 The key to resolving long-term employment issues in Iraq is private sector investment, but this requires a secure positive legal environment, access to capital and access to markets. Access to capital is increasing through U.S. and Iraqi central government programs, but Iraq’s legal system is still in a state of flux and market access still remains problematic.

7. Essential Services:

 The news here is not improving but still poor.

 Improving the availability of basic services such as electricity, water and healthcare to all Iraqis could help improve the public’s confidence in the government. During this reporting period, the GoI’s improvements in budget execution have translated into minimal advances in the delivery of essential services to the people of Iraq, mainly due to sectarian bias in targeting and execution of remedial programs. With the U.S. Government’s 2004 Iraq Relief and Reconstruction fund limited to deobligated funds authorized for reobligation and with significantly reduced appropriations for other reconstruction funding sources in 2008, Iraq will now be required to fund most future reconstruction projects.

 Electricity – both demand and generation are up significantly.

 Water and sewer – this area seems shaky at best

 The Mosul Dam is a catastrophe waiting to happen. The Mosul Dam was built on an unstable rock foundation that is continuously dissolving, resulting in the formation of cavities and voids below the dam’s foundation that could cause catastrophic failure.

8. Security:

 Security has improved dramatically. Violence is down by all measures to a level last seen in the summer of 2005.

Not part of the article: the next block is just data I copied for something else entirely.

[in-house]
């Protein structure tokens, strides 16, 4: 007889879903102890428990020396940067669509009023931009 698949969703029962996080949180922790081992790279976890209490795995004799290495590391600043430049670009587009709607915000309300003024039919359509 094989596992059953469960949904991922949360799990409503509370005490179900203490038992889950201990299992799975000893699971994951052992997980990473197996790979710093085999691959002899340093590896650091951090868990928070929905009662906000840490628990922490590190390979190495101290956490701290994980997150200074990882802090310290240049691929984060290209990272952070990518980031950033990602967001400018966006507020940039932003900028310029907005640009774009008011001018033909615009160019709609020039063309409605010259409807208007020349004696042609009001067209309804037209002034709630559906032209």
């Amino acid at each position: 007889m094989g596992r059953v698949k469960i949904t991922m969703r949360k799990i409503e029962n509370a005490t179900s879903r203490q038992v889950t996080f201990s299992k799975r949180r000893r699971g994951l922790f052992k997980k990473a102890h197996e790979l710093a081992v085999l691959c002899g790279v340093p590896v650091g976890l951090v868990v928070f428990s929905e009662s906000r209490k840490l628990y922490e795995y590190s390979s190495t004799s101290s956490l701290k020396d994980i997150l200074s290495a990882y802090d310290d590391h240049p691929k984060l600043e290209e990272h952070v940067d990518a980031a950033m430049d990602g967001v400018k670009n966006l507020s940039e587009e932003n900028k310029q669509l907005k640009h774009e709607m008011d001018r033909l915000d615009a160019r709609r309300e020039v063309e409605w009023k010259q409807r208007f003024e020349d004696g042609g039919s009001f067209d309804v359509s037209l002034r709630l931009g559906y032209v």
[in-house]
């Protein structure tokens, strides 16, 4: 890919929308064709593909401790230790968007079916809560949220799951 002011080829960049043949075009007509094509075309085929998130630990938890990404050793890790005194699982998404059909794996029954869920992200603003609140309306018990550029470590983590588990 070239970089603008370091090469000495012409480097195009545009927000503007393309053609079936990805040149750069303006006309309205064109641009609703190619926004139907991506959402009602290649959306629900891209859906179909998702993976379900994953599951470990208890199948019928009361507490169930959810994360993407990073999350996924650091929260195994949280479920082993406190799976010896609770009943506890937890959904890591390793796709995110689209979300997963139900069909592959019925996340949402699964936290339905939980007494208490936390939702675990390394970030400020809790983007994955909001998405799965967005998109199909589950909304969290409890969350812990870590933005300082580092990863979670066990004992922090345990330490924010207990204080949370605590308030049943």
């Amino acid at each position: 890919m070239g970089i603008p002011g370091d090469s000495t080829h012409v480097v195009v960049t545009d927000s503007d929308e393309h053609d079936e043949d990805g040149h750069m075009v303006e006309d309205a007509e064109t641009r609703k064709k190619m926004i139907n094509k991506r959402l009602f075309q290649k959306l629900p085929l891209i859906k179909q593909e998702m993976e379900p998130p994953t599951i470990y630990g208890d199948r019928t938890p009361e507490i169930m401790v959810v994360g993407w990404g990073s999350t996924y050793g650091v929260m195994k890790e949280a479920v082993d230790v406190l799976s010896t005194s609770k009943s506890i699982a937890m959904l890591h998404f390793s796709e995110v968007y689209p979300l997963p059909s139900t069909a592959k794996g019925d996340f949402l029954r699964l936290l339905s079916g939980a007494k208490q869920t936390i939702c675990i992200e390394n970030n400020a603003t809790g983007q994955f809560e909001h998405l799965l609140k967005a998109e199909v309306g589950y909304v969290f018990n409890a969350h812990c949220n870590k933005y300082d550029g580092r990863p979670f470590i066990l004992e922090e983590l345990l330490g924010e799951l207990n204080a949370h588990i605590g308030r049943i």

 In many parts of Iraq, the reopening of schools, clinics, markets and improvements in essential services all suggest improvements resulting from hard-fought security gains. These improvements coincide with the growing willingness of Sunni and Shi’a tribal leaders to cooperate with efforts to stabilize Iraq. . . .

 Shi’a criminal activities have become growing threats to security and stability as the role of insurgents and AQI wanes.

 “Iranian Islamic Revolutionary Guard Corps - Qods Force (IRGC-QF) efforts to train, equip, and fund Shi’a extremists also continue despite reported assurances to Prime Minister Maliki that Iran will cease lethal aid. Unequal adherence to Muqtada al-Sadr’s call for a Jaysh al-Mahdi (JAM) forces ceasefire has resulted in schisms within the Office of Martyr Sadr and JAM, particularly among JAM special groups, but has also opened the door for increased engagement with the Shi’a community.”

 “AQI retains the capability to conduct spectacular and highly lethal terrorist attacks in parts of central and northern Iraq. This helps explain the rise in car bomb attacks in July 2007 that temporar-ily disrupted an overall downward trend from February through November 2007. AQI has also shifted to a murder and intimidation campaign directed at its former Sunni allies in an attempt to counter the growing anti-AQI tribal movement. This strategy has not been productive, however, and the tribal movement continues to spread beyond western Iraq to other provinces such as Salah ad Din and Diyala, where the CLC program has been important in reducing AQI’s capabilities.”

Part II of the report deals with the statistics governing the growth in training and operations of Iraqi military, police and other security forces.

You can find the entire DOD report here.